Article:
At the last few National Youth Gatherings, there has been a guy there they call the Jesus Painter. In jeans and a tee shirt he comes to do his thing. With housepaint, a huge canvas, and a 4 inch brush he slaps the paint on in what seemed a willy nilly, random fashion. It does not take forever but the time passes slowly as he paints with brush and hand on the canvas. Just when it seems the image is nothing, it becomes clear. It is the face of Jesus. No matter what he paints, it is always the face of Jesus.
Like the Jesus painter whose picture was a mystery, our lives are mystery -- hidden and discernable only by God and His Spirit at work in us, among us, and through us. We get glimpses but seldom more. But all we need we see in crucified and risen Jesus. We trust in Him because He is our future. The vision is not given by Jesus, it IS Jesus!
What God is painting upon the canvas of our lives is not some reflection of our hopes, dreams, priorities, or desires. Our hopes, dreams, and desires are pale and shallow reflections of the greater glory God has in mind for us. What God is painting upon the canvas of our lives is nothing less than Jesus Christ. The old "me" is going and the new "me" arises by the grace of God flowing from my baptism. The new me looks like Jesus – I shine with His righteousness and I reflect His holiness. This is God's work, painting upon the canvas of our hearts, identities and lives the saving work of Jesus.
God is at work in the lives of all the baptized. But we share one goal in common. Remember John the Baptist, saying, "He must increase, I must decrease." God paints the old person away so that the new person we are in Christ may arise from the ruins of what was. It is all the work of grace.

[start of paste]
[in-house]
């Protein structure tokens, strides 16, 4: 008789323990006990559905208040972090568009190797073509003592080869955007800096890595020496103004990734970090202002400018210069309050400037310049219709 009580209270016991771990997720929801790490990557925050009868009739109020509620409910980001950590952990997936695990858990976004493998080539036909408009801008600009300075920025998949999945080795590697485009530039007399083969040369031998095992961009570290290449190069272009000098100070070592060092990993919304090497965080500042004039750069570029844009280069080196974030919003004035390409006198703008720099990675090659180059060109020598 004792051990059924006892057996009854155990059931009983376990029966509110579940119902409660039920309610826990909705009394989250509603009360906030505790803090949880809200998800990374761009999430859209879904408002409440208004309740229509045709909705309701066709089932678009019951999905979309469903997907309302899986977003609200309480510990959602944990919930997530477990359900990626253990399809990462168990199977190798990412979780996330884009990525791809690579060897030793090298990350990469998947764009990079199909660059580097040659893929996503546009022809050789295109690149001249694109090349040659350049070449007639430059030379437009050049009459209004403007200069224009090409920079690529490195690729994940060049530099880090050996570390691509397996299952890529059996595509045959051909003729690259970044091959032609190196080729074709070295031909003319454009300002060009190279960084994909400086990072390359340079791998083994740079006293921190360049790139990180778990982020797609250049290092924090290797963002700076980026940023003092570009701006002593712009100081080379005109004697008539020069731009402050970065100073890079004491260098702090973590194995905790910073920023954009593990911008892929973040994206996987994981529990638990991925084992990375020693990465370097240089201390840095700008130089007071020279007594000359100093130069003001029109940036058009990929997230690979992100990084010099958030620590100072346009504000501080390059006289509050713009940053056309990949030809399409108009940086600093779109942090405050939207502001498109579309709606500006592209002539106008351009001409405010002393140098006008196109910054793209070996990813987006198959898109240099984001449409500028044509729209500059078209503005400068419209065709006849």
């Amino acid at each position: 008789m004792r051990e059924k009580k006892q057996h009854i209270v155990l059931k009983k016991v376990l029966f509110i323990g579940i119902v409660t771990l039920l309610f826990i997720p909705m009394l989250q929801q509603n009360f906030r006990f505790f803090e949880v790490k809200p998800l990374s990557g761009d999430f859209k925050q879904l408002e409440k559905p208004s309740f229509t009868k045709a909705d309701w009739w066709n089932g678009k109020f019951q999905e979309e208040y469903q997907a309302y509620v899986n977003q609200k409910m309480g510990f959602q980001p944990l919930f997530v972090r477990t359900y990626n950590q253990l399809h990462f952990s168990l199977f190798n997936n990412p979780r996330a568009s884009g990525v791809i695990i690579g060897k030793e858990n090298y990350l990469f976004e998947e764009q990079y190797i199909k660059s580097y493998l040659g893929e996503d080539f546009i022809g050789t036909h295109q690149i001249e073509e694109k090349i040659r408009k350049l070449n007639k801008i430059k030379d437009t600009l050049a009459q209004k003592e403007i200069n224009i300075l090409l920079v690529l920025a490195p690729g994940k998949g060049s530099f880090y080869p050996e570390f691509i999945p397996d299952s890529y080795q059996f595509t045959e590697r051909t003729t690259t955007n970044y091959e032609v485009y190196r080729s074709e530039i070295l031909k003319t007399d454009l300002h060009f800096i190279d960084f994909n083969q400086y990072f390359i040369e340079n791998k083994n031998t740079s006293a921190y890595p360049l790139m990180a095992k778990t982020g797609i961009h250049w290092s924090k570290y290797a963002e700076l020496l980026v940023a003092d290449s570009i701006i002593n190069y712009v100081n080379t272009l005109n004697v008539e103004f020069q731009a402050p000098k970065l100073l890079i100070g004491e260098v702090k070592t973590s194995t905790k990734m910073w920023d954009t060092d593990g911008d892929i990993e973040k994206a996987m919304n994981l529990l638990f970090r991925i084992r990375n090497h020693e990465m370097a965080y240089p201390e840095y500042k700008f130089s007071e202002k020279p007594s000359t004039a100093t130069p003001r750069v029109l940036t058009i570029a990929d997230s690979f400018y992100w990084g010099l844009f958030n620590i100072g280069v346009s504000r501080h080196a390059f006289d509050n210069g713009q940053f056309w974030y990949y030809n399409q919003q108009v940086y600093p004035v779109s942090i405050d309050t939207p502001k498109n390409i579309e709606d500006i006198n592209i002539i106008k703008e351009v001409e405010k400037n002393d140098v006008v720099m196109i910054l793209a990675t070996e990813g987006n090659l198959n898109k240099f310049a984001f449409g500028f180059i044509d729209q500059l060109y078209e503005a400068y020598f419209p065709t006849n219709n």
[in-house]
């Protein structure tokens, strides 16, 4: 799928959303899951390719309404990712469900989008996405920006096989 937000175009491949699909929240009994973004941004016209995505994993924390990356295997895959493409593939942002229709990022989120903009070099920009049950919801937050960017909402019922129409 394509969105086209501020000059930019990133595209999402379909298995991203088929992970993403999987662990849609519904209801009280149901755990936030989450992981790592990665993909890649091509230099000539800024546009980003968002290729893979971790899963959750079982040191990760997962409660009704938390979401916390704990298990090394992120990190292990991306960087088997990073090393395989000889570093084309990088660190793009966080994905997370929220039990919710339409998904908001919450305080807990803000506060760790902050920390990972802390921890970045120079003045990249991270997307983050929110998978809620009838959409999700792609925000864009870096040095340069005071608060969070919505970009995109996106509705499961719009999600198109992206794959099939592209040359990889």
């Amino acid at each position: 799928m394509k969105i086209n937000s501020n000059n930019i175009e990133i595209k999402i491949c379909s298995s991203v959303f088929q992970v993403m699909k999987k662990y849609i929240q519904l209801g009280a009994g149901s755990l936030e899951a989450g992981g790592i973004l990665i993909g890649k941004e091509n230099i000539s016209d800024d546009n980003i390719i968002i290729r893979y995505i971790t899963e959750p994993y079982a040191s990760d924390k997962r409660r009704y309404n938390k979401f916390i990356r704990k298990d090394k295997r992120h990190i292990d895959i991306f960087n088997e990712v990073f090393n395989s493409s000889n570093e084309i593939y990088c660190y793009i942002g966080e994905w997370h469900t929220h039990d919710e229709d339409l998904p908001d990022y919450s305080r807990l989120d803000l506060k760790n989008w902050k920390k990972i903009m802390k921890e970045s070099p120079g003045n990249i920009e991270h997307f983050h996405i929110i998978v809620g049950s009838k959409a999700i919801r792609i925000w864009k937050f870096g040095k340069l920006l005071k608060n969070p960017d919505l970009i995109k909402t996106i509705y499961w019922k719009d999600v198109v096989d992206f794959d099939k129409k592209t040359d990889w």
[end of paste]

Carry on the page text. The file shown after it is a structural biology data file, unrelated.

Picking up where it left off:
All creation groans in expectation of this future, the completion of all things, and the final revelation of all that will be. But for now we live in this tension of waiting and trusting. I know you want it all. So do I. But we can't. We wait upon the painter Jesus to finish what He has begun in us. You know, the words we pray after the absolution every Sunday. May He who began this good work within you bring it to completion on the day of our Lord Jesus Christ.
The brush of God is His Word – the written Word of Scripture and the visible Word of the Sacraments. Through these means of grace God is at work in me and on me, painting Christ into my mind, heart, and life. But all too often we see only are the individual brush strokes – the twists and turns of life – instead of the completed and final picture which God alone sees.
This is also true of us as a congregation. God is painting us as well. We are not yet what we shall be, not what we were, but always becoming – as the painter's canvas slowly unfolds the image of what the picture will be. The picture never changes – it always looks like Jesus.
When they lay that child in your arms for the first time, no parent can see the future. Now how the child will look or what the child will become. But the parent joyfully waits in expectation of that grand day of revelation. For now rejoicing in each day lest those days of our children’s lives pass by us without memory. So it is with us. We have joy in this moment because we are confident of what God is doing, because we have confidence in His grace and His purpose, and because we know the power of His grace. So we do not fix our minds on what we cannot see or know but on what we know in the crucified and risen Lord. He will bring it to pass. That is enough for God’s children now and that is enough for the future waiting to be unveiled in God/s time.
If you are lost, confused, weary or dismayed, remember who the painter is. We endure not because we see or understand what God is doing but because we trust in Him to keep His promise. We are all works in progress. We are saved in Christ – we add nothing to what His death has accomplished. We are even now being saved as through Word and Sacrament God give us this grace, working out our salvation. We will be saved on that day when this life is no more, when heaven and earth pass away and the new He's promised comes into its fullness and we see as God sees without any distractions or doubts. Amen.